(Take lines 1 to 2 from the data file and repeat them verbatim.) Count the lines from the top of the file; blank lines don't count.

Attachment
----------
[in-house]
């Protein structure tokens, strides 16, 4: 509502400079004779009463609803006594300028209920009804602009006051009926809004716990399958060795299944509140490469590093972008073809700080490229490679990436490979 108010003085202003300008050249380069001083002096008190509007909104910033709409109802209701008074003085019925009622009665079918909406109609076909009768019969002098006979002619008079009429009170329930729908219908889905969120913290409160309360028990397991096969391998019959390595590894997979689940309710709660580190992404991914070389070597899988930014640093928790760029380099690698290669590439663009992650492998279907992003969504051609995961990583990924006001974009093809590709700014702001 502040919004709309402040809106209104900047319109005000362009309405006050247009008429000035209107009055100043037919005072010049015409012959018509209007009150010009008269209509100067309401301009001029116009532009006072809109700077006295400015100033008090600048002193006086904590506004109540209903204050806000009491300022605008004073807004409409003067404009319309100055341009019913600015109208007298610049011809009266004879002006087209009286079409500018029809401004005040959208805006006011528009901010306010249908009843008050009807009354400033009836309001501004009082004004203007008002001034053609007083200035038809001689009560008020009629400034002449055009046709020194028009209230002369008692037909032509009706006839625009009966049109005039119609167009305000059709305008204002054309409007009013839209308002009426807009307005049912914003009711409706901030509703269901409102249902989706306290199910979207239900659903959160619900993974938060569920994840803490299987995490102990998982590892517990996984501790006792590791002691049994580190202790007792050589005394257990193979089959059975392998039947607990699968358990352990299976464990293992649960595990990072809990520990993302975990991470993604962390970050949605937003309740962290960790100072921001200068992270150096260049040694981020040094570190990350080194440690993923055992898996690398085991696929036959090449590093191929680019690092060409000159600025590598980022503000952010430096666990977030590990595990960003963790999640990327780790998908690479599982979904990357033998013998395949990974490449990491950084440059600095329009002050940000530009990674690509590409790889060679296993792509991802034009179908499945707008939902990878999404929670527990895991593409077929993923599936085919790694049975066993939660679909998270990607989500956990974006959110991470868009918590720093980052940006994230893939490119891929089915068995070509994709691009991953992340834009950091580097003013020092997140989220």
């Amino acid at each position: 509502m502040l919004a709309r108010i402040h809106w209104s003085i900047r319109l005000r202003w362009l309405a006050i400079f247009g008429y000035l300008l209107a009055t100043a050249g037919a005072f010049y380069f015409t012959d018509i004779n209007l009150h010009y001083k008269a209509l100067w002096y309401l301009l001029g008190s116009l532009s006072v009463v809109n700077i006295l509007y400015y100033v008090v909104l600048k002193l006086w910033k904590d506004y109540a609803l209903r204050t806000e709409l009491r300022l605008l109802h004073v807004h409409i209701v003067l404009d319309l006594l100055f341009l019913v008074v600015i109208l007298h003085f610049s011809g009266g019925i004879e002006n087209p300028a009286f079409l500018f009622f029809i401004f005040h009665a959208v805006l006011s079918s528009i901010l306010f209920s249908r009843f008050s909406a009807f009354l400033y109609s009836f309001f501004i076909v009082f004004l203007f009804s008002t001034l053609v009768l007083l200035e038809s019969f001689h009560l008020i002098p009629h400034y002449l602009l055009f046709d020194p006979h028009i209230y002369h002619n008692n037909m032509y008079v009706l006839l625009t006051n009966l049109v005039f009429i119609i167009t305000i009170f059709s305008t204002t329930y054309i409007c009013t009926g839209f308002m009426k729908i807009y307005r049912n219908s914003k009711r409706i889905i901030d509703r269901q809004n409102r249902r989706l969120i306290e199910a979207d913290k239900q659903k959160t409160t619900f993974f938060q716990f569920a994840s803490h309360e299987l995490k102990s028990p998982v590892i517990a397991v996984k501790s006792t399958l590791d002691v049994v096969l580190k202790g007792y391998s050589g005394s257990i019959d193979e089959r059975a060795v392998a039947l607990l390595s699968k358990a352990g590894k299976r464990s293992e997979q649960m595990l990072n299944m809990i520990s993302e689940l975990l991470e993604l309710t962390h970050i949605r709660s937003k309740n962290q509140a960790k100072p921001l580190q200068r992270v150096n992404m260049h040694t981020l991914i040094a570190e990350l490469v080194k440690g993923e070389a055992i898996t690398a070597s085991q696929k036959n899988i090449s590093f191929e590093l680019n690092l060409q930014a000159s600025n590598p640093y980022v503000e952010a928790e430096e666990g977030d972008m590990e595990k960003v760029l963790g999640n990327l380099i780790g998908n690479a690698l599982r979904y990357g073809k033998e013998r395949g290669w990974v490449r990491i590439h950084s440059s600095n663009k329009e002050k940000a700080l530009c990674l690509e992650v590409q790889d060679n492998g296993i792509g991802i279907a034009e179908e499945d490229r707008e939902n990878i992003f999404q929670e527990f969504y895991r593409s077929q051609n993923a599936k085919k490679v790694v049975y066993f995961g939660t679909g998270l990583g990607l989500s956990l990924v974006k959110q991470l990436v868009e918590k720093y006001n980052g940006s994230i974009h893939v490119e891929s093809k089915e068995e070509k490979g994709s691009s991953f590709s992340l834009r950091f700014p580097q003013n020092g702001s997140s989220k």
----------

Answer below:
[in-house]
């Protein structure tokens, strides 16, 4: 509502400079004779009463609803006594300028209920009804602009006051009926809004716990399958060795299944509140490469590093972008073809700080490229490679990436490979 108010003085202003300008050249380069001083002096008190509007909104910033709409109802209701008074003085019925009622009665079918909406109609076909009768019969002098006979002619008079009429009170329930729908219908889905969120913290409160309360028990397991096969391998019959390595590894997979689940309710709660580190992404991914070389070597899988930014640093928790760029380099690698290669590439663009992650492998279907992003969504051609995961990583990924006001974009093809590709700014702001 502040919004709309402040809106209104900047319109005000362009309405006050247009008429000035209107009055100043037919005072010049015409012959018509209007009150010009008269209509100067309401301009001029116009532009006072809109700077006295400015100033008090600048002193006086904590506004109540209903204050806000009491300022605008004073807004409409003067404009319309100055341009019913600015109208007298610049011809009266004879002006087209009286079409500018029809401004005040959208805006006011528009901010306010249908009843008050009807009354400033009836309001501004009082004004203007008002001034053609007083200035038809001689009560008020009629400034002449055009046709020194028009209230002369008692037909032509009706006839625009009966049109005039119609167009305000059709305008204002054309409007009013839209308002009426807009307005049912914003009711409706901030509703269901409102249902989706306290199910979207239900659903959160619900993974938060569920994840803490299987995490102990998982590892517990996984501790006792590791002691049994580190202790007792050589005394257990193979089959059975392998039947607990699968358990352990299976464990293992649960595990990072809990520990993302975990991470993604962390970050949605937003309740962290960790100072921001200068992270150096260049040694981020040094570190990350080194440690993923055992898996690398085991696929036959090449590093191929680019690092060409000159600025590598980022503000952010430096666990977030590990595990960003963790999640990327780790998908690479599982979904990357033998013998395949990974490449990491950084440059600095329009002050940000530009990674690509590409790889060679296993792509991802034009179908499945707008939902990878999404929670527990895991593409077929993923599936085919790694049975066993939660679909998270990607989500956990974006959110991470868009918590720093980052940006994230893939490119891929089915068995070509994709691009991953992340834009950091580097003013020092997140989220």